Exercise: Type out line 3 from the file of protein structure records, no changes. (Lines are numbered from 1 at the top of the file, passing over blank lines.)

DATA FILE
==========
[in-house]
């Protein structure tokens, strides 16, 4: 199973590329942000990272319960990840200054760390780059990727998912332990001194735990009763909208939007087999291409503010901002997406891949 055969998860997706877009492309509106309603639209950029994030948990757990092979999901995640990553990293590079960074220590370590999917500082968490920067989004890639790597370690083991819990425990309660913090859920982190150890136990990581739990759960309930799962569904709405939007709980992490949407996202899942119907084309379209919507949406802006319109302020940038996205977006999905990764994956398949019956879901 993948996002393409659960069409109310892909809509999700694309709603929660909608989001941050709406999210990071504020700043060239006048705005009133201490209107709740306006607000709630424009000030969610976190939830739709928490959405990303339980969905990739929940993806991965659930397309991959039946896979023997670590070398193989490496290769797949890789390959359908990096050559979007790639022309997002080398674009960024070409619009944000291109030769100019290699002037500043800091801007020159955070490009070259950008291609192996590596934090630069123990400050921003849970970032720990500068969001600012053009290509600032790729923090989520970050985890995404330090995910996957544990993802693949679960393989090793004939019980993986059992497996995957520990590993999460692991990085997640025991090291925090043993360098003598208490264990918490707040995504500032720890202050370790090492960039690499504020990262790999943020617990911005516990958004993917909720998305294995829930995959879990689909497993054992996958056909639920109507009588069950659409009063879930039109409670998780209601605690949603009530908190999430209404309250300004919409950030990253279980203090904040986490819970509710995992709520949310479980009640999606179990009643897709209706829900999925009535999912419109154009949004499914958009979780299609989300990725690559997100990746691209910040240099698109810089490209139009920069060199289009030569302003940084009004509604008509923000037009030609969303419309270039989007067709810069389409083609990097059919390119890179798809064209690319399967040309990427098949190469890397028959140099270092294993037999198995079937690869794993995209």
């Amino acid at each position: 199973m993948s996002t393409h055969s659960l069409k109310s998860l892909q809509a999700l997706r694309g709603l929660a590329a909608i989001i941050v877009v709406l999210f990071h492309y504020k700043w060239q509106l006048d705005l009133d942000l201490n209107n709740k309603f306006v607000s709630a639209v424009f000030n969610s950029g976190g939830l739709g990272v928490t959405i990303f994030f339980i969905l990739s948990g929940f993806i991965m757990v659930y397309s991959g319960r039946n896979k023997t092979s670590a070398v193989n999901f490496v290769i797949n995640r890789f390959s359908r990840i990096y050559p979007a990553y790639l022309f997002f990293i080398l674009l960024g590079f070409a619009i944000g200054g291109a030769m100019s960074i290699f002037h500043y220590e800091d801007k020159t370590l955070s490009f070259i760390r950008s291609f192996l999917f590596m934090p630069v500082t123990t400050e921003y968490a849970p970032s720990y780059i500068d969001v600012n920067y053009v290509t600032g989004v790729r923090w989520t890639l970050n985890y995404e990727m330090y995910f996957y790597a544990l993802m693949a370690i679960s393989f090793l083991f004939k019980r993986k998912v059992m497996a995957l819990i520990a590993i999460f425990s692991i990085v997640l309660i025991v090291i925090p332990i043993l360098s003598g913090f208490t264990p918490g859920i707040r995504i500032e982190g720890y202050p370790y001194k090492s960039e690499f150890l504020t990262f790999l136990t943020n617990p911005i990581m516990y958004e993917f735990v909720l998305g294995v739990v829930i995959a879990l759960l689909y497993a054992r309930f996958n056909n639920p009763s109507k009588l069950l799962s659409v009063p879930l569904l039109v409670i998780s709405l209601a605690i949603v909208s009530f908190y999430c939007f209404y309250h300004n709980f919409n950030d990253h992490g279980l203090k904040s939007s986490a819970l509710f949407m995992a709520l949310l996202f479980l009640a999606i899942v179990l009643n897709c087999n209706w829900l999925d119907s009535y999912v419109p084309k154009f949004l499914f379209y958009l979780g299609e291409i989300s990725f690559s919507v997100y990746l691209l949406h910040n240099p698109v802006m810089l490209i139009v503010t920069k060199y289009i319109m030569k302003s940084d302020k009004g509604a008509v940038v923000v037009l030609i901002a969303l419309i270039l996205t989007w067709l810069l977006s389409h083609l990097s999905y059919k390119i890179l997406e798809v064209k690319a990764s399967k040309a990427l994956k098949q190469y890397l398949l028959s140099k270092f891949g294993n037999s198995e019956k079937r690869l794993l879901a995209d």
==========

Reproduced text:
């Amino acid at each position: 199973m993948s996002t393409h055969s659960l069409k109310s998860l892909q809509a999700l997706r694309g709603l929660a590329a909608i989001i941050v877009v709406l999210f990071h492309y504020k700043w060239q509106l006048d705005l009133d942000l201490n209107n709740k309603f306006v607000s709630a639209v424009f000030n969610s950029g976190g939830l739709g990272v928490t959405i990303f994030f339980i969905l990739s948990g929940f993806i991965m757990v659930y397309s991959g319960r039946n896979k023997t092979s670590a070398v193989n999901f490496v290769i797949n995640r890789f390959s359908r990840i990096y050559p979007a990553y790639l022309f997002f990293i080398l674009l960024g590079f070409a619009i944000g200054g291109a030769m100019s960074i290699f002037h500043y220590e800091d801007k020159t370590l955070s490009f070259i760390r950008s291609f192996l999917f590596m934090p630069v500082t123990t400050e921003y968490a849970p970032s720990y780059i500068d969001v600012n920067y053009v290509t600032g989004v790729r923090w989520t890639l970050n985890y995404e990727m330090y995910f996957y790597a544990l993802m693949a370690i679960s393989f090793l083991f004939k019980r993986k998912v059992m497996a995957l819990i520990a590993i999460f425990s692991i990085v997640l309660i025991v090291i925090p332990i043993l360098s003598g913090f208490t264990p918490g859920i707040r995504i500032e982190g720890y202050p370790y001194k090492s960039e690499f150890l504020t990262f790999l136990t943020n617990p911005i990581m516990y958004e993917f735990v909720l998305g294995v739990v829930i995959a879990l759960l689909y497993a054992r309930f996958n056909n639920p009763s109507k009588l069950l799962s659409v009063p879930l569904l039109v409670i998780s709405l209601a605690i949603v909208s009530f908190y999430c939007f209404y309250h300004n709980f919409n950030d990253h992490g279980l203090k904040s939007s986490a819970l509710f949407m995992a709520l949310l996202f479980l009640a999606i899942v179990l009643n897709c087999n209706w829900l999925d119907s009535y999912v419109p084309k154009f949004l499914f379209y958009l979780g299609e291409i989300s990725f690559s919507v997100y990746l691209l949406h910040n240099p698109v802006m810089l490209i139009v503010t920069k060199y289009i319109m030569k302003s940084d302020k009004g509604a008509v940038v923000v037009l030609i901002a969303l419309i270039l996205t989007w067709l810069l977006s389409h083609l990097s999905y059919k390119i890179l997406e798809v064209k690319a990764s399967k040309a990427l994956k098949q190469y890397l398949l028959s140099k270092f891949g294993n037999s198995e019956k079937r690869l794993l879901a995209d």